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Regulatory Bill Threatens Protections for Montanans, Critics Say

Asbestos is a toxin linked to deadly illnesses, but critics say it is still not properly regulated in the United States. (Ktorbeck/Flickr)
Asbestos is a toxin linked to deadly illnesses, but critics say it is still not properly regulated in the United States. (Ktorbeck/Flickr)
September 29, 2017

LIBBY, Mont. – The Regulatory Accountability Act in the U.S. Senate follows the lead of President Trump and the House in changing how federal agencies make regulations. But Montana critics of the bill are concerned it would set the bar too high for passing regulations and weaken agencies' abilities to enforce laws.

Gayla Bennefield lives in Libby, which has been devastated by asbestos, a toxic byproduct of vermiculite mining. Bennefield's parents and husband died of asbestos-related illnesses. She says the Environmental Protection Agency finally is working on rules to regulate asbestos - rules she and others have been fighting to get for nearly two decades.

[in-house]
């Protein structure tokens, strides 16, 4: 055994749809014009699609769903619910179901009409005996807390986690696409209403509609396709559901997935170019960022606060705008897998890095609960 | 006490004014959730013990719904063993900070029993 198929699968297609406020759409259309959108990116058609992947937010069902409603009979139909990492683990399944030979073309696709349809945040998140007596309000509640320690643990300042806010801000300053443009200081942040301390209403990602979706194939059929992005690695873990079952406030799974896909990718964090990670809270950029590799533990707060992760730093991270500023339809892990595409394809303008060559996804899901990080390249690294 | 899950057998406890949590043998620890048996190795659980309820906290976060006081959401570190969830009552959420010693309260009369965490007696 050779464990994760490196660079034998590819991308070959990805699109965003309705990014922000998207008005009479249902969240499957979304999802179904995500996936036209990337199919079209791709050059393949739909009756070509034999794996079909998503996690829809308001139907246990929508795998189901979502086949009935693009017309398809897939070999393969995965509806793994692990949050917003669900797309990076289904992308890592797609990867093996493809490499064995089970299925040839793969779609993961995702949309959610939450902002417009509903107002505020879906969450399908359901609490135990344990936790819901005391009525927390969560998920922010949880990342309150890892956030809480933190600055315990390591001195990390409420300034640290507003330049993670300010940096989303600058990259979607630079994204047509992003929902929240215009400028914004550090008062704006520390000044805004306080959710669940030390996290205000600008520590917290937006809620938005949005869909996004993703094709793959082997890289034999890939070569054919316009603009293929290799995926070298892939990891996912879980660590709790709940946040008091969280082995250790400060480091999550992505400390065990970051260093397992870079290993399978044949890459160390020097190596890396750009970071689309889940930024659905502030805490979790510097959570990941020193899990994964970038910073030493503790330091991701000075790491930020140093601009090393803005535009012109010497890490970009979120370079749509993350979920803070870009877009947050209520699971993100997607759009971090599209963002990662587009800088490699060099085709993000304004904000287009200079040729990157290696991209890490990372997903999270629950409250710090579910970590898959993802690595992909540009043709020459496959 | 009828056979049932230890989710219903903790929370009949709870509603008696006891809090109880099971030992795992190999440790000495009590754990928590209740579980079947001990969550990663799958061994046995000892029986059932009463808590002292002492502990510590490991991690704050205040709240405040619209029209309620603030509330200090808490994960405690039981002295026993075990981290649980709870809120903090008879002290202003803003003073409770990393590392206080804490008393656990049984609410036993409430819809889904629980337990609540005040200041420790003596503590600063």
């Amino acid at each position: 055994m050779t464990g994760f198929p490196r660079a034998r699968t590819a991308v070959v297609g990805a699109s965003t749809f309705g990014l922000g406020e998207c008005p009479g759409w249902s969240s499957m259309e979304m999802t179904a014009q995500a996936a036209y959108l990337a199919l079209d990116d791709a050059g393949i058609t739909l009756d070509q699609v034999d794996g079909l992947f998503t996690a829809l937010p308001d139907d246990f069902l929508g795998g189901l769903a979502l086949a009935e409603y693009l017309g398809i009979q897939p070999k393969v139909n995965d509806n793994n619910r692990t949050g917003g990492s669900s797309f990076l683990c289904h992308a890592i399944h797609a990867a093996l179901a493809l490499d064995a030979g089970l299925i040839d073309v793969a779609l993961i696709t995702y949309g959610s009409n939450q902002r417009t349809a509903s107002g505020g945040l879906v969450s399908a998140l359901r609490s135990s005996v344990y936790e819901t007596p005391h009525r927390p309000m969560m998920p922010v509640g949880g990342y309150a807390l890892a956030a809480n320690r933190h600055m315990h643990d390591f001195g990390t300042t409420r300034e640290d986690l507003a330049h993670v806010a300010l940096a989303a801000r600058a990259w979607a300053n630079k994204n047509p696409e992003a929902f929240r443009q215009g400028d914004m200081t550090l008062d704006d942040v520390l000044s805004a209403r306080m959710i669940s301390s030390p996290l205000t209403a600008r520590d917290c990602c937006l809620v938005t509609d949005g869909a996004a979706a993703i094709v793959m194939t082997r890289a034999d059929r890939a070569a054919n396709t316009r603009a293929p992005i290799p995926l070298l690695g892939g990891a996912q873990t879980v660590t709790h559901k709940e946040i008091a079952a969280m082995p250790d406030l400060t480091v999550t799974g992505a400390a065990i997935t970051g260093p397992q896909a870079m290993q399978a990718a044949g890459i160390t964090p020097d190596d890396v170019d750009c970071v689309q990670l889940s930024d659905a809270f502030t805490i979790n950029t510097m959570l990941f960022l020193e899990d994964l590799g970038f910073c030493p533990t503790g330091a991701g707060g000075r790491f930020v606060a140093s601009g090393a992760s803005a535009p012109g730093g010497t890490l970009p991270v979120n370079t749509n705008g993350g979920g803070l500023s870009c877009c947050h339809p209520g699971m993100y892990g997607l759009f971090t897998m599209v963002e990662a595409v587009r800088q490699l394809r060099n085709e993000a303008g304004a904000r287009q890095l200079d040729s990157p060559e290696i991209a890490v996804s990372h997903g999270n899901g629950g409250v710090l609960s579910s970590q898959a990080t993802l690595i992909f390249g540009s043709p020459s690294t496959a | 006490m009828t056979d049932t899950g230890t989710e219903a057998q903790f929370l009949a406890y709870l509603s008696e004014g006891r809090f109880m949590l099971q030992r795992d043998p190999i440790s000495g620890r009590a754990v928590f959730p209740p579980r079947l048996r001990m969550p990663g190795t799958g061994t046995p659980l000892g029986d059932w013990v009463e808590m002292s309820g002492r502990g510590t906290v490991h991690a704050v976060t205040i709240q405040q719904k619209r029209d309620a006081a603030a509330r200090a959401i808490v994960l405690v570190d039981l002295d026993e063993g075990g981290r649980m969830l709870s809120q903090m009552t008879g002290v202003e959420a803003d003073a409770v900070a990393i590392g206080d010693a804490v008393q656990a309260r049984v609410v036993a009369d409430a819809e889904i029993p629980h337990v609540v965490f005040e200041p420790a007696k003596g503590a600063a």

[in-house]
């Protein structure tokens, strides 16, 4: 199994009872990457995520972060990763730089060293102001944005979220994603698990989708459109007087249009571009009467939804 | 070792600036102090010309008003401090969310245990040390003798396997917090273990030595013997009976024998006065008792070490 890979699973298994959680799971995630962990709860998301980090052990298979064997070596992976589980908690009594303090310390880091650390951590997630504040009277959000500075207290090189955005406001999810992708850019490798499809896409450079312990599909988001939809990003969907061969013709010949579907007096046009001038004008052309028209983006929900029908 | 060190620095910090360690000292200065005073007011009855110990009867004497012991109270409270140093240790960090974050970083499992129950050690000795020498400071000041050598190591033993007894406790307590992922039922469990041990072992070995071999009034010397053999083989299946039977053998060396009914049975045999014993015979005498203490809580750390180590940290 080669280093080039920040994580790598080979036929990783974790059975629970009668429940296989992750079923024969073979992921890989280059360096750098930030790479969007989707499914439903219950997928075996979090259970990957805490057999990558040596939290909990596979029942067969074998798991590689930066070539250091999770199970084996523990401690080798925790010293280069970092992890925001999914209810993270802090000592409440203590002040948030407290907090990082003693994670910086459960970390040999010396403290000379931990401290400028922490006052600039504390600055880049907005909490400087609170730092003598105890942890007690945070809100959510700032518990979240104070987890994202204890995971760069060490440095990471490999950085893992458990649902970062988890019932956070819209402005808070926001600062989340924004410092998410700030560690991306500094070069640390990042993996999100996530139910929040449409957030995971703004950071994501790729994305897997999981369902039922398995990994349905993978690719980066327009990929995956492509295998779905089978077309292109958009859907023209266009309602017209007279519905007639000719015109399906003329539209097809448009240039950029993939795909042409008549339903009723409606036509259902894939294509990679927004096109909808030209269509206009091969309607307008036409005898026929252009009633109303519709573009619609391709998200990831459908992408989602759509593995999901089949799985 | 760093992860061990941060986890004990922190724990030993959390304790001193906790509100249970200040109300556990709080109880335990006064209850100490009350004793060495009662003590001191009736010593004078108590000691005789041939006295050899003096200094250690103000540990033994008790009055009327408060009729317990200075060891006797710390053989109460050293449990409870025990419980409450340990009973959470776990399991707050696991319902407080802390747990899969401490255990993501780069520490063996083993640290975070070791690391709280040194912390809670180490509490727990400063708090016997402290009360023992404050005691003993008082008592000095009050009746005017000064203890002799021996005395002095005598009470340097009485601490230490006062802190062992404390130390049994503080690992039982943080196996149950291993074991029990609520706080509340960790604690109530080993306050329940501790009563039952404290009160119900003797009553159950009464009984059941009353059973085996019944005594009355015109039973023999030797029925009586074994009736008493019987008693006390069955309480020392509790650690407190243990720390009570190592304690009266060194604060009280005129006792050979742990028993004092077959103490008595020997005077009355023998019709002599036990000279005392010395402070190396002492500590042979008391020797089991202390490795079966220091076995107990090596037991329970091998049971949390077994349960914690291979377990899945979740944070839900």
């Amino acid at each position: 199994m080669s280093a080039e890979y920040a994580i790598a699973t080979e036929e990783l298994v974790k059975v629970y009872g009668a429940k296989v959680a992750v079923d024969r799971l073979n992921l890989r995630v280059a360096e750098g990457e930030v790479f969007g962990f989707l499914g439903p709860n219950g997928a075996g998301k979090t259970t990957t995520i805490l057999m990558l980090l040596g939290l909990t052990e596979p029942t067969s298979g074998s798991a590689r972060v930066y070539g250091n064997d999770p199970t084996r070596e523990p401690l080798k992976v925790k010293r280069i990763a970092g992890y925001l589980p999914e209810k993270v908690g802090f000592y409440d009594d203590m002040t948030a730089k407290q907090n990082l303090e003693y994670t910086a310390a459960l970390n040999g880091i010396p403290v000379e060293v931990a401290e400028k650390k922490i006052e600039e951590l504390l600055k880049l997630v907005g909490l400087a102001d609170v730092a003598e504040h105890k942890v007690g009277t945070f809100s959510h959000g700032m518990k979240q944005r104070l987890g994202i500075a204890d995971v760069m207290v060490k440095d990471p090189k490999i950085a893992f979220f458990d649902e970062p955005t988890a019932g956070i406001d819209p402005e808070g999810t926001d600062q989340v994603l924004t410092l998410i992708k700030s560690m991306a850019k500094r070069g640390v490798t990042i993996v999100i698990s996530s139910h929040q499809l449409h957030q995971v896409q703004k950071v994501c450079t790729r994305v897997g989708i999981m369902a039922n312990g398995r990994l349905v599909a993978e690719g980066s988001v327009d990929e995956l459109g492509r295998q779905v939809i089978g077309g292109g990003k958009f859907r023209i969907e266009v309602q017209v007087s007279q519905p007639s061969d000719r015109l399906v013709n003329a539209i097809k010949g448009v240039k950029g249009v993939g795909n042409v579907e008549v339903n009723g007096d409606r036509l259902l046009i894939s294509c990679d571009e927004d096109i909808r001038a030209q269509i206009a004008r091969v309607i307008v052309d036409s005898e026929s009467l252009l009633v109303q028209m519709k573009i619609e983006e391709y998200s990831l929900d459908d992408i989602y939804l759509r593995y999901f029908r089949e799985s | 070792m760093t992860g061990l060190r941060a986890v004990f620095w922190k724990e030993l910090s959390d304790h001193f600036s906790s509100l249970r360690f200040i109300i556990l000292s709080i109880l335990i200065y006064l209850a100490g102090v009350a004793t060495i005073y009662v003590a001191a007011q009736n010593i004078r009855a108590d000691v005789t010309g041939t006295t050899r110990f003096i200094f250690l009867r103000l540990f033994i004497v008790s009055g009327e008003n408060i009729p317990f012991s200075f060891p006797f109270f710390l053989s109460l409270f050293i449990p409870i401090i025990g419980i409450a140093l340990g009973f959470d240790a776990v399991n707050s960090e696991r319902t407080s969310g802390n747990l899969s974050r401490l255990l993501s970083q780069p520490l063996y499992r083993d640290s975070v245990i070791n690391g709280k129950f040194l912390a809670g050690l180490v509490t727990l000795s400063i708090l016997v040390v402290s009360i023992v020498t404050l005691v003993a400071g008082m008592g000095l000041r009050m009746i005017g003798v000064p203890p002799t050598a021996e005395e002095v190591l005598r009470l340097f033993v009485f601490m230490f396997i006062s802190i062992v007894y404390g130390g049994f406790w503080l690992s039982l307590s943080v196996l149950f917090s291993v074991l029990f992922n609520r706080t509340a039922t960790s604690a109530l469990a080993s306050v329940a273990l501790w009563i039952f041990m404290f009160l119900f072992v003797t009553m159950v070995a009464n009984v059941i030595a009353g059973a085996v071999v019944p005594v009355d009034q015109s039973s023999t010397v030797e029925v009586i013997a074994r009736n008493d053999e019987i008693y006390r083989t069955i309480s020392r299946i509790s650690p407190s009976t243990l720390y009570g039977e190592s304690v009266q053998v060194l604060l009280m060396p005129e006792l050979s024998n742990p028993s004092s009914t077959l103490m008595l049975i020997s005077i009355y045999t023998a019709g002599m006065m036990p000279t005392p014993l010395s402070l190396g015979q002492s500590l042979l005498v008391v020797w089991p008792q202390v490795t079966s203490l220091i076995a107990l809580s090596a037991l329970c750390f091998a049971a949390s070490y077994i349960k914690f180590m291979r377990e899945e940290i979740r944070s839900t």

"But now with the new regulatory act, everything that we've ever worked for and everything we stand for, I think, in Libby, is going to be wiped off the slate," she says.

The bill requires agencies to prioritize "cost-effective" solutions, which supporters say will save the government money. But opponents worry it will mean cutting corners on protections for people's health and the environment. They also worry about the bill giving more regulatory oversight to the White House Office of Management and Budget.

David Ditloff with the National Wildlife Federation in Montana says the bill flips an essential part of the rule-making script. Instead of the current benchmark that a rule not be "arbitrary and capricious," agencies would have to show "substantial evidence" of the need for a rule.

Ditloff says this could hamstring rules in court. In his view, the bill is presented as making the rule-making process more efficient - but would do just the opposite.

"The Regulatory Accountability Act would actually add 53 new requirements to the regulatory process," he explains. "It's solution to too much bureaucracy, and red tape is adding more red tape."

Ditloff says all of this tips the scales away from protections for Americans and toward special interests.

Eric Tegethoff, Public News Service - MT